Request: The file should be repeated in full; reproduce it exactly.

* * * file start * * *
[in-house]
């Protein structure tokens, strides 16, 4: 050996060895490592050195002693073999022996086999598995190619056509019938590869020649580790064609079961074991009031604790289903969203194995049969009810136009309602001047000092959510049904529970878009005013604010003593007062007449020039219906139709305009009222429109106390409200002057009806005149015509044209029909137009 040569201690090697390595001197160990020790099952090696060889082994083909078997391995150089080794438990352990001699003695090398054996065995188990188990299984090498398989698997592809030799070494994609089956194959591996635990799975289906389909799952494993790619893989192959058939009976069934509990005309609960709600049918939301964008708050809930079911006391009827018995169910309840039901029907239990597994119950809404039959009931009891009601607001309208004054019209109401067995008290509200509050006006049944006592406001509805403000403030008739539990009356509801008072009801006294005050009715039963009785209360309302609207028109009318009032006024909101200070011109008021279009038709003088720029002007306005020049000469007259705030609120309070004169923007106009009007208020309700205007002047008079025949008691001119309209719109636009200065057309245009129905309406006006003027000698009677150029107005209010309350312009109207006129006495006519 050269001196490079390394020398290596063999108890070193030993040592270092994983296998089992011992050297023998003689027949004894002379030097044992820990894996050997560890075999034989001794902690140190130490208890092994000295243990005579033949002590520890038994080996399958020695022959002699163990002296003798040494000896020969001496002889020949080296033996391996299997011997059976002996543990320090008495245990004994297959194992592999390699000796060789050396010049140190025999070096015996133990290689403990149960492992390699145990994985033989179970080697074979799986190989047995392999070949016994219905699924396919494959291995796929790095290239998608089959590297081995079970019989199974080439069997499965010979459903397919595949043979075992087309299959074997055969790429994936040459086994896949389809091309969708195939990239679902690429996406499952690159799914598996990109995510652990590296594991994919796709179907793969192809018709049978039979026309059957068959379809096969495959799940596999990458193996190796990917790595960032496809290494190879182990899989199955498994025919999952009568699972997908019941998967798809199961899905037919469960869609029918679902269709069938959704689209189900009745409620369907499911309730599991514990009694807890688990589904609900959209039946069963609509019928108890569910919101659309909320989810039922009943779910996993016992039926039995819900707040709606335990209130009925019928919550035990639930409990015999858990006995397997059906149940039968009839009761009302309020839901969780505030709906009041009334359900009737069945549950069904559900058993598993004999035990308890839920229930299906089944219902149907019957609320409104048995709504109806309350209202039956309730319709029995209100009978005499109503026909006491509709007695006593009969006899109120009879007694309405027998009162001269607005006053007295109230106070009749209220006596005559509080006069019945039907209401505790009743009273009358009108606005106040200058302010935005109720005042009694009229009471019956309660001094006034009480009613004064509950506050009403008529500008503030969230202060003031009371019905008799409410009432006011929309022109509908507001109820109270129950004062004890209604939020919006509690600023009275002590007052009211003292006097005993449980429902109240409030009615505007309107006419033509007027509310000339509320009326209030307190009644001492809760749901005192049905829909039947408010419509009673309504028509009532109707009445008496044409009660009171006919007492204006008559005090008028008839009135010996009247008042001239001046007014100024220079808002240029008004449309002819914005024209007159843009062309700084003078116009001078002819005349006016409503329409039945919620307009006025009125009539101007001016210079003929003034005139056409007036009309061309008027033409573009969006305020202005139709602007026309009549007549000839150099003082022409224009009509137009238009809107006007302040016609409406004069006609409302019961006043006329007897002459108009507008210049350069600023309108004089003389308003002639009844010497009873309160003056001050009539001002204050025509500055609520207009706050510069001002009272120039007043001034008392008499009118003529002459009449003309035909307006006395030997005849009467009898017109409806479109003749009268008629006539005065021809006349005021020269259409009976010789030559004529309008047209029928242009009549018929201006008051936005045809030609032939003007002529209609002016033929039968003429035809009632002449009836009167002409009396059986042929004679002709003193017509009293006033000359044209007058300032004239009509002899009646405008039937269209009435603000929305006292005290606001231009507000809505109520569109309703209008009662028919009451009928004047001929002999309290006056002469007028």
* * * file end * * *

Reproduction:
[in-house]
């Protein structure tokens, strides 16, 4: 050996060895490592050195002693073999022996086999598995190619056509019938590869020649580790064609079961074991009031604790289903969203194995049969009810136009309602001047000092959510049904529970878009005013604010003593007062007449020039219906139709305009009222429109106390409200002057009806005149015509044209029909137009 040569201690090697390595001197160990020790099952090696060889082994083909078997391995150089080794438990352990001699003695090398054996065995188990188990299984090498398989698997592809030799070494994609089956194959591996635990799975289906389909799952494993790619893989192959058939009976069934509990005309609960709600049918939301964008708050809930079911006391009827018995169910309840039901029907239990597994119950809404039959009931009891009601607001309208004054019209109401067995008290509200509050006006049944006592406001509805403000403030008739539990009356509801008072009801006294005050009715039963009785209360309302609207028109009318009032006024909101200070011109008021279009038709003088720029002007306005020049000469007259705030609120309070004169923007106009009007208020309700205007002047008079025949008691001119309209719109636009200065057309245009129905309406006006003027000698009677150029107005209010309350312009109207006129006495006519 050269001196490079390394020398290596063999108890070193030993040592270092994983296998089992011992050297023998003689027949004894002379030097044992820990894996050997560890075999034989001794902690140190130490208890092994000295243990005579033949002590520890038994080996399958020695022959002699163990002296003798040494000896020969001496002889020949080296033996391996299997011997059976002996543990320090008495245990004994297959194992592999390699000796060789050396010049140190025999070096015996133990290689403990149960492992390699145990994985033989179970080697074979799986190989047995392999070949016994219905699924396919494959291995796929790095290239998608089959590297081995079970019989199974080439069997499965010979459903397919595949043979075992087309299959074997055969790429994936040459086994896949389809091309969708195939990239679902690429996406499952690159799914598996990109995510652990590296594991994919796709179907793969192809018709049978039979026309059957068959379809096969495959799940596999990458193996190796990917790595960032496809290494190879182990899989199955498994025919999952009568699972997908019941998967798809199961899905037919469960869609029918679902269709069938959704689209189900009745409620369907499911309730599991514990009694807890688990589904609900959209039946069963609509019928108890569910919101659309909320989810039922009943779910996993016992039926039995819900707040709606335990209130009925019928919550035990639930409990015999858990006995397997059906149940039968009839009761009302309020839901969780505030709906009041009334359900009737069945549950069904559900058993598993004999035990308890839920229930299906089944219902149907019957609320409104048995709504109806309350209202039956309730319709029995209100009978005499109503026909006491509709007695006593009969006899109120009879007694309405027998009162001269607005006053007295109230106070009749209220006596005559509080006069019945039907209401505790009743009273009358009108606005106040200058302010935005109720005042009694009229009471019956309660001094006034009480009613004064509950506050009403008529500008503030969230202060003031009371019905008799409410009432006011929309022109509908507001109820109270129950004062004890209604939020919006509690600023009275002590007052009211003292006097005993449980429902109240409030009615505007309107006419033509007027509310000339509320009326209030307190009644001492809760749901005192049905829909039947408010419509009673309504028509009532109707009445008496044409009660009171006919007492204006008559005090008028008839009135010996009247008042001239001046007014100024220079808002240029008004449309002819914005024209007159843009062309700084003078116009001078002819005349006016409503329409039945919620307009006025009125009539101007001016210079003929003034005139056409007036009309061309008027033409573009969006305020202005139709602007026309009549007549000839150099003082022409224009009509137009238009809107006007302040016609409406004069006609409302019961006043006329007897002459108009507008210049350069600023309108004089003389308003002639009844010497009873309160003056001050009539001002204050025509500055609520207009706050510069001002009272120039007043001034008392008499009118003529002459009449003309035909307006006395030997005849009467009898017109409806479109003749009268008629006539005065021809006349005021020269259409009976010789030559004529309008047209029928242009009549018929201006008051936005045809030609032939003007002529209609002016033929039968003429035809009632002449009836009167002409009396059986042929004679002709003193017509009293006033000359044209007058300032004239009509002899009646405008039937269209009435603000929305006292005290606001231009507000809505109520569109309703209008009662028919009451009928004047001929002999309290006056002469007028």